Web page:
The Collegian
Monday, November 29, 2021


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Campus LGBTQ+ student organization restructures under new name

<p><em>Graphic courtesy of Liam Lassiter and Maky Espinoza.</em></p>

Graphic courtesy of Liam Lassiter and Maky Espinoza.

With spring comes change for the University of Richmond’s queer landscape.

The student-run LGBTQ+ organization Students Creating Opportunities, Pride and Equality rebranded itself as the LGBTQ+ Coalition this semester, and reoriented its structure and mission in the process.

Because the offices of Common Ground and LGBTQ Campus Life — which SCOPE is independent from — are creating more programming for LGBTQ+ students, SCOPE’s leaders decided it was better for them to shift their organization’s goal toward raising consciousness, and to do so around three focuses: education, community-building and activism, said sophomore Sam Burns, the LGBTQ+ Coalition’s community outreach chair.

These three focuses will serve as the LGBTQ+ Coalition’s goals for its new format, with the organization hosting three events every month. There will be one event for each mission, centered around that month's set theme.

For January, it was Ace Identities. For February, it is Queer Relations. The theme for March will be Queerness, Religion and Spirituality, followed by Pride for April.

Themes and corresponding events are announced on LGBTQ+ Coalition’s Instagram page.

Another reason for the rebranding was confusion over what SCOPE meant, Burns said. This confusion was another incentive to change to a more identifiable name. 

Senior Canvas Brieva, a Coalition member and former SCOPE co-vice president, said they had thought that the name change would better help incoming students and current students alike find the organization and the space it offered.

Choosing the term "coalition" was an effort to express the group's diversity. 

“I think that when we used the ‘coalition’ term, we really wanted to make sure that we also wanted to be very intentional to say that the LGBTQ community is made up of really diverse individuals,” Burns said. “There’s people who have different genders, different races, different ethnicities, different religious backgrounds, and that we really wanted to create a space where all types of people can come together."

Along with departing from SCOPE’s brand, the Coalition will also be departing from its meeting format. The Coalition will no longer have weekly meetings in a safe space where queer students can discuss experiences, vent frustrations and get to know one another on a routine basis. 

In their place, a key focus will now be to make sure the three events every month are more thought-out and engaging, Burns said.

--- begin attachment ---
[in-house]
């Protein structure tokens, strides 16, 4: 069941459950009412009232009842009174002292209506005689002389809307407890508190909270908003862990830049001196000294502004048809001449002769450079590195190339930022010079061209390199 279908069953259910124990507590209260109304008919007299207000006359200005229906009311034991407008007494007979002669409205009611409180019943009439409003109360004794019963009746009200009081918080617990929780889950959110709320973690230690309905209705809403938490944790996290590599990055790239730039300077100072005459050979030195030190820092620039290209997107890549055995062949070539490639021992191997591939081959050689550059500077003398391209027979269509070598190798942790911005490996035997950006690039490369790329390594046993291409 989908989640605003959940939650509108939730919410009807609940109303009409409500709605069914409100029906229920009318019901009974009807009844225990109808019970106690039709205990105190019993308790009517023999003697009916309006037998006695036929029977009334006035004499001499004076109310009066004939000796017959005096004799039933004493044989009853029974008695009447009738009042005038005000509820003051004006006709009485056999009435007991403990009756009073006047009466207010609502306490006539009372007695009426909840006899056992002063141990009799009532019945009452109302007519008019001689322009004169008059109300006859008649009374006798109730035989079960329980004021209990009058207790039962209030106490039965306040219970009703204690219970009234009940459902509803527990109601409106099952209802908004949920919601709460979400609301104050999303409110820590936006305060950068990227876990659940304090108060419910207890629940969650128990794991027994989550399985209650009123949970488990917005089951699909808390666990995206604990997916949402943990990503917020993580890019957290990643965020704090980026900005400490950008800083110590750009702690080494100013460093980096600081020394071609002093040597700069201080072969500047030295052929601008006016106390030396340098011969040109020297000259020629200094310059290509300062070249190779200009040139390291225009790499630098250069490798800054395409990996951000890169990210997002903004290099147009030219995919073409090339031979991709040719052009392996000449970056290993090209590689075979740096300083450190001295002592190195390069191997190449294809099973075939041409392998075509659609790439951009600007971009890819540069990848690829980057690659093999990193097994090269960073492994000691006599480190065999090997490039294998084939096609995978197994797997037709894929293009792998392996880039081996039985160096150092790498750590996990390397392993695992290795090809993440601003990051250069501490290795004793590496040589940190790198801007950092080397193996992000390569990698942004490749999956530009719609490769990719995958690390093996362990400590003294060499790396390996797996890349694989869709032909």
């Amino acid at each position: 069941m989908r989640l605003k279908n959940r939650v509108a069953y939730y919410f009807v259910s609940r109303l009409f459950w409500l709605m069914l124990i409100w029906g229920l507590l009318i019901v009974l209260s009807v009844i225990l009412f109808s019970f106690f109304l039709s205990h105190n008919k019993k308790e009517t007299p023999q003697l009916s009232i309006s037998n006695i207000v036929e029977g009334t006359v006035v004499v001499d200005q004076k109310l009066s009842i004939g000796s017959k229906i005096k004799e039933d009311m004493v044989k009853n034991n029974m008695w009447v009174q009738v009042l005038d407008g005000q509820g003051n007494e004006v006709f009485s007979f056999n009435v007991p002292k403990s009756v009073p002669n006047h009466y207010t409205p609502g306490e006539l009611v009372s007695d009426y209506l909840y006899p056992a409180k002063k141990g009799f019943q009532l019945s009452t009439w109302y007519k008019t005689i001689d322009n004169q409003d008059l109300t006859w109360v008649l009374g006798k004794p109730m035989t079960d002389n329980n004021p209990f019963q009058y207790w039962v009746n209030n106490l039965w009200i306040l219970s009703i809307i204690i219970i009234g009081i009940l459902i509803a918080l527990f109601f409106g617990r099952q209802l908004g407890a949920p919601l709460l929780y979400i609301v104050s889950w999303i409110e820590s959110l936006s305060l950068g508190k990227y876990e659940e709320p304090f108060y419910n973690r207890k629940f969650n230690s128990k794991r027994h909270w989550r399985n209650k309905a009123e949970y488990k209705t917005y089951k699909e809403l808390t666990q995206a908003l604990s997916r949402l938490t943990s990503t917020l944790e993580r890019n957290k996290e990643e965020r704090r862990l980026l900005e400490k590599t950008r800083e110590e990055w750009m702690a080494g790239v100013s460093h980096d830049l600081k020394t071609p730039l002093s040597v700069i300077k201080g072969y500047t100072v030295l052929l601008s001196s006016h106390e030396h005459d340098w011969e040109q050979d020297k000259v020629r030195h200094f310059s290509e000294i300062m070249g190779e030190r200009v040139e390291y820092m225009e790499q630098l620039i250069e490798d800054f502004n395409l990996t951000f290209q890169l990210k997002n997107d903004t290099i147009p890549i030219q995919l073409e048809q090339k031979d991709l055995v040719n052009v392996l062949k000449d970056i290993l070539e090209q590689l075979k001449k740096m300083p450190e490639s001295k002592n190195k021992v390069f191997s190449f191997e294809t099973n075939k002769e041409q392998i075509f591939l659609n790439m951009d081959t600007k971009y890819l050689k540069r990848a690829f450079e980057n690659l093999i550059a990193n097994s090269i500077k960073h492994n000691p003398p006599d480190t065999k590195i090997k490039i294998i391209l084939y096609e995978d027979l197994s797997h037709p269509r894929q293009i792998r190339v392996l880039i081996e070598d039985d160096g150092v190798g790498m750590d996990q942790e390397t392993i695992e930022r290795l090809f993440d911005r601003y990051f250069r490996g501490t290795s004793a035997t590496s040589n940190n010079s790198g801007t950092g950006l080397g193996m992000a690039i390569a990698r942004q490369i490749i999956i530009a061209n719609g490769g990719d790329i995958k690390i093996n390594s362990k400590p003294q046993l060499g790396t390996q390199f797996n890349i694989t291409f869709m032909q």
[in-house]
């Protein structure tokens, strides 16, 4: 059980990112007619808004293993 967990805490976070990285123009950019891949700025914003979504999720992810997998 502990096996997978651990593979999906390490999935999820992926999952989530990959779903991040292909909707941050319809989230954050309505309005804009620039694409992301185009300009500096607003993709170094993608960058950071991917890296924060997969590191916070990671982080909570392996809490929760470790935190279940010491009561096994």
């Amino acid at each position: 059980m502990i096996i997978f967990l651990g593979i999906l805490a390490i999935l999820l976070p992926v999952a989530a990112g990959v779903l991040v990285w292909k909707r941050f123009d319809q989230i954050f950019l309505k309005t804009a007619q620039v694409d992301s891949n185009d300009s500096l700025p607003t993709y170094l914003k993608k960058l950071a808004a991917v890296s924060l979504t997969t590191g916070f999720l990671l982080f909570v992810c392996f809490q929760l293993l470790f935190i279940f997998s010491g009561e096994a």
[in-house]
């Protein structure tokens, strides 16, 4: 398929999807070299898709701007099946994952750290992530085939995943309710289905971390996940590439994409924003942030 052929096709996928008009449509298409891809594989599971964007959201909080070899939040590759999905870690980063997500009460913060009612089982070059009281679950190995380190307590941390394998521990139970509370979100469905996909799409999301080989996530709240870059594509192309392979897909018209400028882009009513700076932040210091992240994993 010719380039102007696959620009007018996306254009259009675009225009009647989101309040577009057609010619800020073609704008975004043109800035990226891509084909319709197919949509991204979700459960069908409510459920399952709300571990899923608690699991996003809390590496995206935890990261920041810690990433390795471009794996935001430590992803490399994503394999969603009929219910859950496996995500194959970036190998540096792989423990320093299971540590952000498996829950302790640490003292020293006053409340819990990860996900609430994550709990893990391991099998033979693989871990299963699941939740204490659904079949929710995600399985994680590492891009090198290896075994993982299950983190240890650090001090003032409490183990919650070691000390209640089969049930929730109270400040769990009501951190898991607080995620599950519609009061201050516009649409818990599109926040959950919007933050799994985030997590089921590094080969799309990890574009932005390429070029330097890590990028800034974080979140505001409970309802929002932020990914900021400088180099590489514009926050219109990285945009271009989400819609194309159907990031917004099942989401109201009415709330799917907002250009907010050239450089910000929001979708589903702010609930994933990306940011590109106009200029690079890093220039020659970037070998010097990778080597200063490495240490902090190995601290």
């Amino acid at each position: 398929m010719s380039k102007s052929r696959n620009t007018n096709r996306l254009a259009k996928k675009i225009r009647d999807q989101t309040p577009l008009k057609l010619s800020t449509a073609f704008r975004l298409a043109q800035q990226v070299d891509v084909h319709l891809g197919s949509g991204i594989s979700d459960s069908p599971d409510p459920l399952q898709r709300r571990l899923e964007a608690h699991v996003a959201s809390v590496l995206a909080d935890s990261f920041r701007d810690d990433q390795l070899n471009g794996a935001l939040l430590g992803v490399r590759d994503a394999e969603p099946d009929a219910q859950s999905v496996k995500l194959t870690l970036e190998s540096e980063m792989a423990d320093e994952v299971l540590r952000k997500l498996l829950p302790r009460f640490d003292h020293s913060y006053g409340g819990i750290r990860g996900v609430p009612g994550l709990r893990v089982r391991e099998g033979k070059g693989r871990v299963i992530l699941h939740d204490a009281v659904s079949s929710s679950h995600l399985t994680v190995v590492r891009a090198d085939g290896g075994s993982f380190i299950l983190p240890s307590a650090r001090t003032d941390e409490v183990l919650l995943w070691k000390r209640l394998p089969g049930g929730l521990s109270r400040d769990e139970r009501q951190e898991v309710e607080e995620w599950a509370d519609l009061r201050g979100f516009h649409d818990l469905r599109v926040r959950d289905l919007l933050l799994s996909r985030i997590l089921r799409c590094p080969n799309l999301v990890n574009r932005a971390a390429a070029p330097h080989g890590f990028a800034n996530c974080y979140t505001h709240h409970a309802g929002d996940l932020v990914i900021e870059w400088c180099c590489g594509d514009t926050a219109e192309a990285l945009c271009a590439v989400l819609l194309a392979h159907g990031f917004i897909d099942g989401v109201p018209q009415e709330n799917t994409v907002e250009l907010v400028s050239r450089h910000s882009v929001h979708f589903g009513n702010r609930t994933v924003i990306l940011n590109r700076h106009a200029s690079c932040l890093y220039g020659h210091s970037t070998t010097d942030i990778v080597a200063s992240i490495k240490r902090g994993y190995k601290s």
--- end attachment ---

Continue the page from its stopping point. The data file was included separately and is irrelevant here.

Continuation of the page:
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Burns said the Coalition’s leaders had hoped sharpening the organization’s focus would increase member retention and attract newcomers, including those who may not have their sexuality as a large part of their identity.

For particularly vulnerable parts of the community, Common Ground-affiliated groups such as Kaleidoscope — for those identifying as "transgender, gender non-conforming, non-binary and no label" — and Shades of Pride — for LGBTQ+ students of color — remain available, Burns said. 

In addition, Lee Dyer, associate director for LGBTQ campus life, said his office would be willing to provide weekly meetings if students voiced a need for them.

But that does not mean the Coalition is abandoning having a platform where members can talk. The LGBTQ+ Coalition maintains a GroupMe and email list for club questions and announcements, but member discussions can now happen on its anonymous server created last semester on Discord, a voice and text chat platform. 

The anonymity feature allowed for communication between students who were not yet comfortable with coming out and those who were, protecting students from social stigmas and potential safety concerns, Burns said. Anonymity also means allies and members could ask questions they may not be comfortable asking in person, she said.

“Allies are free to join, but they do have to be very mindful that this was a space that was created to make people feel comfortable,” Burns said.

Brieva said the Discord server made up for eliminating weekly meetings, in part because of the real-time, immediate support it enabled.

In the past, the organization has been criticized for not helping members reconcile being both a queer student and being present on UR’s campus, causing queer students to stick to their provided safe space but not engaging with the larger campus community. Burns said the Coalition was looking to organize an event with other student groups in April to educate and promote queer inclusivity in more campus spaces, although she added that planning for this event was still in its early stages.

Dyer said he believed the rebranding of SCOPE was a positive change.

"The change that they've made, I hope folks understand that it really shows how intentional they are about making sure that students are enjoying and really feeling a part of the LGBTQ community on campus,” Dyer said.

Contact news writer Arrman Kyaw at

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